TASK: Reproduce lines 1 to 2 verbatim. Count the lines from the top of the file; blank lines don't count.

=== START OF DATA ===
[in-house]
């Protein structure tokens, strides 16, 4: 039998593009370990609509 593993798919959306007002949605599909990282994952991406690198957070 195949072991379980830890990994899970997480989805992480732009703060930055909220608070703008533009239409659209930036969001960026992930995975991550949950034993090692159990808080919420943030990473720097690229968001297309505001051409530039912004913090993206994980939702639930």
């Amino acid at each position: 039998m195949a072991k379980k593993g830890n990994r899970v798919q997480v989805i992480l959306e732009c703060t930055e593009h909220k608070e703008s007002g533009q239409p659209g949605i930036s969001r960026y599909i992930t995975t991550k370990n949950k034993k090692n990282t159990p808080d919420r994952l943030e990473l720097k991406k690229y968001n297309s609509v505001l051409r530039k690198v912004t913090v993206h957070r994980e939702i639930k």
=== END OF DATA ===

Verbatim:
[in-house]
């Protein structure tokens, strides 16, 4: 039998593009370990609509 593993798919959306007002949605599909990282994952991406690198957070 195949072991379980830890990994899970997480989805992480732009703060930055909220608070703008533009239409659209930036969001960026992930995975991550949950034993090692159990808080919420943030990473720097690229968001297309505001051409530039912004913090993206994980939702639930």